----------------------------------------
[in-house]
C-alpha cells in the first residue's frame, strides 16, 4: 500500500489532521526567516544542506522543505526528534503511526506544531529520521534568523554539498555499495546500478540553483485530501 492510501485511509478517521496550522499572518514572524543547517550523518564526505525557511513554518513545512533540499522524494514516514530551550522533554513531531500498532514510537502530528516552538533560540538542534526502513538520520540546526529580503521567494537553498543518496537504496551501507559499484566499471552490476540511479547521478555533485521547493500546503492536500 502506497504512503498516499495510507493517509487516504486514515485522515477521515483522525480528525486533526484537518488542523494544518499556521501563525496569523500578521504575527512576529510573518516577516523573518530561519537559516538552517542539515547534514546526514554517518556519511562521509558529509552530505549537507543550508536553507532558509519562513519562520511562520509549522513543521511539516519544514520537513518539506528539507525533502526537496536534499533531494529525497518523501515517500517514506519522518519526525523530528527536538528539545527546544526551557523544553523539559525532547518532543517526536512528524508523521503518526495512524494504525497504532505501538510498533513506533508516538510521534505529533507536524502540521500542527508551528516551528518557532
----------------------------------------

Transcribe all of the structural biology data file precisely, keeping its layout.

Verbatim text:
[in-house]
C-alpha cells in the first residue's frame, strides 16, 4: 500500500489532521526567516544542506522543505526528534503511526506544531529520521534568523554539498555499495546500478540553483485530501 492510501485511509478517521496550522499572518514572524543547517550523518564526505525557511513554518513545512533540499522524494514516514530551550522533554513531531500498532514510537502530528516552538533560540538542534526502513538520520540546526529580503521567494537553498543518496537504496551501507559499484566499471552490476540511479547521478555533485521547493500546503492536500 502506497504512503498516499495510507493517509487516504486514515485522515477521515483522525480528525486533526484537518488542523494544518499556521501563525496569523500578521504575527512576529510573518516577516523573518530561519537559516538552517542539515547534514546526514554517518556519511562521509558529509552530505549537507543550508536553507532558509519562513519562520511562520509549522513543521511539516519544514520537513518539506528539507525533502526537496536534499533531494529525497518523501515517500517514506519522518519526525523530528527536538528539545527546544526551557523544553523539559525532547518532543517526536512528524508523521503518526495512524494504525497504532505501538510498533513506533508516538510521534505529533507536524502540521500542527508551528516551528518557532